We’re reading a lot about the benefits of blending the front and back office, but it’s still a fairly new concept for many businesses. As with most new approaches, teething problems will arise whether they are related to staff or the processes that are being put in place.
In our experience there are common mistakes that can easily be made, so we’re going to focus on what not to do when blending the back office with your front office!
Technology will play a vital role in blending and not having the right solutions in place will mean you’ll never truly be integrated. Back office operations are usually more complicated and diverse than the front office and often integrate with far more departments, many with their own IT systems. You’ll need to be able to integrate data streams from multiple sources so look for technology with sophisticated analytics, automation and workflow management platforms.
Don’t make the mistake of thinking you can implement your usual WFM solution across front and back office, because you need something over and above what that can offer. You need:
- to be able to easily extract data from disparate systems, so it’s important to look for a platform agnostic solution
- to look for a solution that is designed to accommodate the greater complexity of the back office
- to look for a solution that can be deployed across multiple systems at once.
Creating better Customer Experiences
Ultimately, we all want to create a better customer experience; however customer expectations are changing around how they want to receive service. Increasingly customers are looking to self-serve, they want to be able to go on-line and use chatbots, IM, and self-help web portals rather than sitting in a telephone queue. It’s important that you don’t expose those customers to clunky back office systems that will cause more confusion and frustration, meaning they have to ring you anyway!
If you’re going to blend the front and back office, you also need to make sure that whoever the customer speaks to has access to all the information they need to serve that customer. They need to be able to see past interactions and track where tasks are. Don’t make the mistake of not having that information available across all teams. When it comes to implementing technology to serve both the front and the back office make sure optimising the customer experience is at the front of the queue.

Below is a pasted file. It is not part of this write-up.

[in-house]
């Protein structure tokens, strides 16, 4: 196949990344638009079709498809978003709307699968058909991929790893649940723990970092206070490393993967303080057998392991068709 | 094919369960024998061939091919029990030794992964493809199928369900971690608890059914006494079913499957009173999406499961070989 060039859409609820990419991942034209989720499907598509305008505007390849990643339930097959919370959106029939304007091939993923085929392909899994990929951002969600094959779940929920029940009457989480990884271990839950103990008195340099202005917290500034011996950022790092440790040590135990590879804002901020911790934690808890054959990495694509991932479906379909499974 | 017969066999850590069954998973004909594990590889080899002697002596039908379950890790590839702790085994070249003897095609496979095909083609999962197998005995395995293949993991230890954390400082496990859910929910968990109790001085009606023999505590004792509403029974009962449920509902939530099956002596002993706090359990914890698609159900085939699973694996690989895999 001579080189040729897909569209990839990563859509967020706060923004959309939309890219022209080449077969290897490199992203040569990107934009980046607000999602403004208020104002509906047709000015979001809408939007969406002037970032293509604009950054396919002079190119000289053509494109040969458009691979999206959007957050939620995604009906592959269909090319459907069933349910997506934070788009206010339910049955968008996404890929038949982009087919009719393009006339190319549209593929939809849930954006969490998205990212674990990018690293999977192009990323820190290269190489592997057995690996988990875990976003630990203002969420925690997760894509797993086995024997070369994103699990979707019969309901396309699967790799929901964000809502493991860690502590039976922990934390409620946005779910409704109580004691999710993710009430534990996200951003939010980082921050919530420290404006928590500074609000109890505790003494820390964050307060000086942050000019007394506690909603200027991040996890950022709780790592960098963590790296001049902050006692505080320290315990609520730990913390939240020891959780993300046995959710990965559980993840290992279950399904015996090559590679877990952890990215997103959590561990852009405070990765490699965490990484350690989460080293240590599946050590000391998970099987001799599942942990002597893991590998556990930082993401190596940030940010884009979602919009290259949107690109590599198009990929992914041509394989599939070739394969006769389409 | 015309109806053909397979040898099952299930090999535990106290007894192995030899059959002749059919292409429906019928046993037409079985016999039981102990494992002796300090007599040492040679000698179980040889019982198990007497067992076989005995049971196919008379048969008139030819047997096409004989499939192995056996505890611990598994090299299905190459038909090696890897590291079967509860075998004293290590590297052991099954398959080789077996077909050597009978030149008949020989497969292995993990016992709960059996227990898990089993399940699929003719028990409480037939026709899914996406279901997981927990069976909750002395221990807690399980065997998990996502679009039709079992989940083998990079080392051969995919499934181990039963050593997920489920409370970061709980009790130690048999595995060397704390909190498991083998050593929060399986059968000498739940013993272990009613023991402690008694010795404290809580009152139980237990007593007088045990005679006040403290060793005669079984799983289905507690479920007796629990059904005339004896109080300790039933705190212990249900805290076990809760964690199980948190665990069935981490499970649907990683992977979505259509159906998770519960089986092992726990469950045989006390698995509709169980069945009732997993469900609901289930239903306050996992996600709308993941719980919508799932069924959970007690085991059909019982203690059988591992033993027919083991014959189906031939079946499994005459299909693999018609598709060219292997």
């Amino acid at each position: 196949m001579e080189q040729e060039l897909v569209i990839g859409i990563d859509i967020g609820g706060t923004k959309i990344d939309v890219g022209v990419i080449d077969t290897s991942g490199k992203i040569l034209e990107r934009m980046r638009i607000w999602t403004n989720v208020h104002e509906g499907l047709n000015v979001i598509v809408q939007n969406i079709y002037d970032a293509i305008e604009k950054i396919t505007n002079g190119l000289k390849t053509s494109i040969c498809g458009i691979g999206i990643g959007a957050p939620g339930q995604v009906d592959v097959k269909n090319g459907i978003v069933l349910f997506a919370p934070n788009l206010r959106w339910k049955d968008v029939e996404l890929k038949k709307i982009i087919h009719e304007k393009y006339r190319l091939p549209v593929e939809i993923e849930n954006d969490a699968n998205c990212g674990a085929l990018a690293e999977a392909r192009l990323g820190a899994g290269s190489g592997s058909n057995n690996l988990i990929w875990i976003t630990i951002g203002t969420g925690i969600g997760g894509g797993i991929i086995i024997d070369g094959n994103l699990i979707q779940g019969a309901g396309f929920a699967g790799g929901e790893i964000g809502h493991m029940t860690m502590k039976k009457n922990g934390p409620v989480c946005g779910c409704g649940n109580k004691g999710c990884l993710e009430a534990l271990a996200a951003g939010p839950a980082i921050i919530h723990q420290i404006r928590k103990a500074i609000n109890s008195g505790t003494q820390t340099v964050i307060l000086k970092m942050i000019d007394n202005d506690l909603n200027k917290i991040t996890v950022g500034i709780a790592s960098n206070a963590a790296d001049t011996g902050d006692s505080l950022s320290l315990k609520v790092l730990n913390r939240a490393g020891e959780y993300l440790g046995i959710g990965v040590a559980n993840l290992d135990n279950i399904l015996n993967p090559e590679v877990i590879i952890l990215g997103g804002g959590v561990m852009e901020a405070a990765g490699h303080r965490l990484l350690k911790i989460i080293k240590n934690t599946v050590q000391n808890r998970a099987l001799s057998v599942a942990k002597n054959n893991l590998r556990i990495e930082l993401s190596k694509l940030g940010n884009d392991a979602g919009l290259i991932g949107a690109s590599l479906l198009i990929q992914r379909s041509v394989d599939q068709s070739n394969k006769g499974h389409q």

It’s no secret that certain job roles suit certain personalities, which is a challenge for HR when it comes to blending the front and back office. Your front office staff will be recruited for their customer service skills and your back office staff will be recruited for their attention to detail.
Don’t make the mistake of recruiting people without ensuring they have the appropriate skills to blend job roles otherwise you could end up compromising customer service. This not only applies to your agents and administrative staff but your supervisors and team leaders. Have you given them appropriate training to ensure they can manage both the front and back office? It requires more thought than usual when it comes to the recruitment process.
To help your back office staff transition, you could provide them with tools to support them through calls, with easy to follow prompts and vice versa providing front office staff with guides on what to do when asked to help with administrative tasks.
Another common oversight is failing to get buy in from both employees and management. It’s important to involve both teams from the outset to ensure the integration is successful. If you involve staff in the set-up process they will often be less resistant to change and will fully embrace a blended workforce.
Don’t run before you can walk… start by identifying a few smaller processes to blend, get buy-in from your staff and then demonstrate how the improvements made can be beneficial to both staff and customers.
Planning and Scheduling
Even though your objective here is to blend the contact centre and the back office, it’s not always appropriate to blend everything and this should include planning and scheduling. Look at shared SLA’s across the front and back office to ensure everyone is working towards common goals, ensure the right number of people are scheduled to manage the anticipated workload. Scheduling workload and the methods used will differ across front and back office.
Your Contact Centre for example, will be focussing on queues, handling times, managing peaks and troughs and delivering a positive outcome first time, which makes it difficult to have the right number of agents available at the right time. In the back office, time has traditionally been less of a factor, making it easier to get staffing levels right, however managing the backlogs and adhering to Service Level Agreements can be trickier. Your back office staff will be more focussed on being thorough and accurate, so scheduling methods for the front and back office should differ completely.
Lastly, when it comes to planning and scheduling, don’t let staff in the back office ‘cherry pick’ their work. Ensure they are processing tasks which are best for the business and avoid back office solutions that don’t have a ‘get next’ approach to work allocation. With a ‘get next’ approach, the system will break up complex tasks and allocate to staff with the most appropriate skills as well as prioritising based on an ongoing assessment of demand.
The old rules for how you deliver outstanding customer service are changing. It’s important to have a rethink about how you can use your resources more efficiently to create a better customer experience and understand that the responsibility of that experience can no longer be isolated to one single area of the business.
To find out more about blending the front and back office, download our paper today.